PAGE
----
October 20, 2014

How can we bring query to the data?

Baron recently wrote about sending the query to the data looking at distributed systems like Cassandra. I want to take a look at more simple systems like MySQL and see how we’re doing in this space. It is obvious getting computations as closer to the data as possible is the most efficient as we will […]

Write contentions on the query cache

While doing a performance audit for a customer a few weeks ago, I tried to improve the response time of their top slow query according to pt-query-digest‘s report. This query was run very frequently and had very unstable performance: during the time data was collected, response time varied from 50µs to 1s. When I ran […]

Join Optimizations in MySQL 5.6 and MariaDB 5.5

This is the third blog post in the series of blog posts leading up to the talk comparing the optimizer enhancements in MySQL 5.6 and MariaDB 5.5. This blog post is targeted at the join related optimizations introduced in the optimizer. These optimizations are available in both MySQL 5.6 and MariaDB 5.5, and MariaDB 5.5 […]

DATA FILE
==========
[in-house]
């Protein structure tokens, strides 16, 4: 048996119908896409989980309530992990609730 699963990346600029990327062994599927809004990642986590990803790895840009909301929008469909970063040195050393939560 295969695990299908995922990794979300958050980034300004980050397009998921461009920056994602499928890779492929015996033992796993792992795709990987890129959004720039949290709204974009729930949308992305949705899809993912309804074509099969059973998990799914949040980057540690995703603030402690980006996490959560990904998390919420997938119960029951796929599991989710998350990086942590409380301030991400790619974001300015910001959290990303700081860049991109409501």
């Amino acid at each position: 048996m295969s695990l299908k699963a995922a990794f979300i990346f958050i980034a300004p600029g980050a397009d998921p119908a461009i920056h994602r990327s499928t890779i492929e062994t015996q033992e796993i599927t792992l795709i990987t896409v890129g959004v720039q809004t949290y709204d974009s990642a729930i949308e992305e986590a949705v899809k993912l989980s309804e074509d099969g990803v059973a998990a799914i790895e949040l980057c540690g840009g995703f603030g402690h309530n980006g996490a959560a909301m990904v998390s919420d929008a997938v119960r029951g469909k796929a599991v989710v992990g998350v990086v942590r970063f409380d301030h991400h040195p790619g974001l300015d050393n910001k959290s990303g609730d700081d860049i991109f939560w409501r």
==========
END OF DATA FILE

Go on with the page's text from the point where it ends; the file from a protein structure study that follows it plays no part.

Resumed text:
How expensive is a WHERE clause in MySQL?

This is a fun question I’ve been wanting to test for some time.  How much overhead does a trivial WHERE clause add to a MySQL query?  To find out, I set my InnoDB buffer pool to 256MB and created a table that’s large enough to test, but small enough to fit wholly in memory:

Percona Live London 2013: an insider’s view of the schedule

With the close of call for papers earlier this month, the Percona Live London conference committee was in full swing this past week reviewing all of the many submissions for November’s Percona Live London MySQL Conference. The submissions are far ranging and cover some really interesting topics, making the lineup for Percona Live London really strong! […]

Is VoltDB really as scalable as they claim?

Before I begin, a disclaimer. VoltDB is not a customer, and did not pay Percona or me to investigate VoltDB’s scalability or publish this blog post. More disclaimers at the end. Short version: VoltDB is very scalable; it should scale to 120 partitions, 39 servers, and 1.6 million complex transactions per second at over 300 […]